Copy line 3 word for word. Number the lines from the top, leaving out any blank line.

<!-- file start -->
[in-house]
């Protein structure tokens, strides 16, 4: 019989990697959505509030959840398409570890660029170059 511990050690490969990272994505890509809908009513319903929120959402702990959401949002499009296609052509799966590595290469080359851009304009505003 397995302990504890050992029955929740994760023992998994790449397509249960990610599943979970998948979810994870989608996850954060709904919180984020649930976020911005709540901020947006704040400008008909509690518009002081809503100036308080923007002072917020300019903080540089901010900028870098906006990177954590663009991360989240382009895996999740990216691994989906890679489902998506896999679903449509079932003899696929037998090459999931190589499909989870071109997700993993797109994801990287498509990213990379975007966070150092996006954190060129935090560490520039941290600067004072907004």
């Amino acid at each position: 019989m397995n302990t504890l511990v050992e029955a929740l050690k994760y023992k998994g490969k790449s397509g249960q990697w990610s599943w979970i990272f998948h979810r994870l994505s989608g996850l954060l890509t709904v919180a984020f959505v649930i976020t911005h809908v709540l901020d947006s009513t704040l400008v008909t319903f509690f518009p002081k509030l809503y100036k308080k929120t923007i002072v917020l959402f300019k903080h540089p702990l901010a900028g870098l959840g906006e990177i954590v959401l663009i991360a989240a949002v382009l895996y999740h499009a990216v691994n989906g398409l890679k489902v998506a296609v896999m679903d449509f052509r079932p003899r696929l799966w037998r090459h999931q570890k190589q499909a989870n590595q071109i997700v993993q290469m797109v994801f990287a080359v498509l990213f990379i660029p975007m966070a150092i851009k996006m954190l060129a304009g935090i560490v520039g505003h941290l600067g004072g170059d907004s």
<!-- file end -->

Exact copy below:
């Amino acid at each position: 019989m397995n302990t504890l511990v050992e029955a929740l050690k994760y023992k998994g490969k790449s397509g249960q990697w990610s599943w979970i990272f998948h979810r994870l994505s989608g996850l954060l890509t709904v919180a984020f959505v649930i976020t911005h809908v709540l901020d947006s009513t704040l400008v008909t319903f509690f518009p002081k509030l809503y100036k308080k929120t923007i002072v917020l959402f300019k903080h540089p702990l901010a900028g870098l959840g906006e990177i954590v959401l663009i991360a989240a949002v382009l895996y999740h499009a990216v691994n989906g398409l890679k489902v998506a296609v896999m679903d449509f052509r079932p003899r696929l799966w037998r090459h999931q570890k190589q499909a989870n590595q071109i997700v993993q290469m797109v994801f990287a080359v498509l990213f990379i660029p975007m966070a150092i851009k996006m954190l060129a304009g935090i560490v520039g505003h941290l600067g004072g170059d907004s």